On 2/11/20 4:48 AM, Richard W.M. Jones wrote:

On Mon, Feb 10, 2020 at 03:43:57PM -0600, Eric Blake wrote:
+/* Does current client start with a sparse image. */
+static int
+memory_init_sparse (void *handle)
+  return sparse_array_is_sparse (sa);
+/* Does current client start with all zeroes. */
+static int
+memory_init_zero (void *handle)
+  return sparse_array_is_zero (sa);

I was going to say these are always true, but then I remembered that
NBD_INIT_* records the state at the start of the *connection*, not the
start of the *server* instance, and if there's been a previous
connection then the RAM disk might indeed contain non-zero non-sparse

Yes, and in fact the added testsuite case for test-memory-init.sh proves this.

Do we need to define what NBD_INIT_ZERO means when disk size = 0 ?

I think it can be left ambiguous. The NBD protocol says .pread with length 0 is unspecified. Logically, returning 1 means 'every byte that you read is 0', and since you can't read any bytes, returning 1 is not a problem (you can't read any bytes to prove the bit wrong). Requiring a return of 0 for that corner case doesn't seem worth it. (The init bits are really more of a 'yes-or-maybe', not a 'yes-or-no'. It is ALWAYS fine to return 0, even if the condition actually holds).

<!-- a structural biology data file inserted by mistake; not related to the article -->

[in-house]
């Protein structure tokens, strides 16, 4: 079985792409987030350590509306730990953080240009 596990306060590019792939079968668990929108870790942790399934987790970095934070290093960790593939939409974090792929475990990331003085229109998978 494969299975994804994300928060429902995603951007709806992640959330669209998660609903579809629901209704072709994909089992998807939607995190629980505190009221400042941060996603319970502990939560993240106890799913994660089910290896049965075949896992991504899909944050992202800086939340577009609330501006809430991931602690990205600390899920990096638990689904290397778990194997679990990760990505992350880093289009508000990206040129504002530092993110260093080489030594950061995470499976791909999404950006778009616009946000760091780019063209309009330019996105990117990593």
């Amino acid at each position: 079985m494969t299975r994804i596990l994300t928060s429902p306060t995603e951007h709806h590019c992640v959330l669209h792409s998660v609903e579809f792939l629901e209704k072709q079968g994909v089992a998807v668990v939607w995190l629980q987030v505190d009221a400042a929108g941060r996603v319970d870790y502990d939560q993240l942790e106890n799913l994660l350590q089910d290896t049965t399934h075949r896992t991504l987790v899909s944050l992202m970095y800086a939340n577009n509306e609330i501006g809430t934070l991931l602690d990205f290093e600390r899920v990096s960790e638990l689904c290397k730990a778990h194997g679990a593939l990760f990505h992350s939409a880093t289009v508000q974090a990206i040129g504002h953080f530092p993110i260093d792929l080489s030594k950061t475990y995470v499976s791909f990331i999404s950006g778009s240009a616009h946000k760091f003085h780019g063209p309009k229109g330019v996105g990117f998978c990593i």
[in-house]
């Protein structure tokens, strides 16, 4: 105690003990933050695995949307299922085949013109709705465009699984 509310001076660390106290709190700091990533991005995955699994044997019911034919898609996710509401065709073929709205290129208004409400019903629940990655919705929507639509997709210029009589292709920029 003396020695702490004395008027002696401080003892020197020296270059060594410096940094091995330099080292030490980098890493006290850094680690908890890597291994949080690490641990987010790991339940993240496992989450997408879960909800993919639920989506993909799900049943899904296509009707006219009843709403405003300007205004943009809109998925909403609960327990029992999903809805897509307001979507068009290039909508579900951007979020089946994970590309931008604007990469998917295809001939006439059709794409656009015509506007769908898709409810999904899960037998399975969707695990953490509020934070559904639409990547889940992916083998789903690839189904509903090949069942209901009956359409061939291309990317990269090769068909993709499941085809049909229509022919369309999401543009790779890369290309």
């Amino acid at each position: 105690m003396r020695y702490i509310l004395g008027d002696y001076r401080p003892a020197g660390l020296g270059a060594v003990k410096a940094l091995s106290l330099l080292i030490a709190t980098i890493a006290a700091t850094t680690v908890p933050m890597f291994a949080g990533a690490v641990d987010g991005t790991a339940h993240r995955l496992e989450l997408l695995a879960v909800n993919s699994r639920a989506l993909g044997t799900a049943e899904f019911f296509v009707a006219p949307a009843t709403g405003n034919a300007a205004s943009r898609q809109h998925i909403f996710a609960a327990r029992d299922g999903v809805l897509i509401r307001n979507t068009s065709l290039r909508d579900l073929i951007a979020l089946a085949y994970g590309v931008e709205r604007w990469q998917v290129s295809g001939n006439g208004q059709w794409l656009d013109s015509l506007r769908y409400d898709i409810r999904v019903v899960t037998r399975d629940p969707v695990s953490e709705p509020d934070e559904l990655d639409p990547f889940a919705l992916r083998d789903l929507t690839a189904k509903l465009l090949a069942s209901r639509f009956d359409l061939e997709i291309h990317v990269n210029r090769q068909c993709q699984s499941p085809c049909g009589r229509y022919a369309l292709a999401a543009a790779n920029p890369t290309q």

By the way, the data plugin can also be updated since it also uses the
sparse array feature.

Yes, and that was done as part of this commit; from the commit message that you trimmed:

> plugins, it is fairly easy to advertise several cases: data and memory
> are usually sparse and detecting zero is easy (requires new functions
> to the sparse_array common code), although since the sparse array is
> reused between consecutive clients, a later client might get different
> answers than the first client.  The null and full plugins are

Eric Blake, Principal Software Engineer
Red Hat, Inc.           +1-919-301-3226
Virtualization:  qemu.org | libvirt.org

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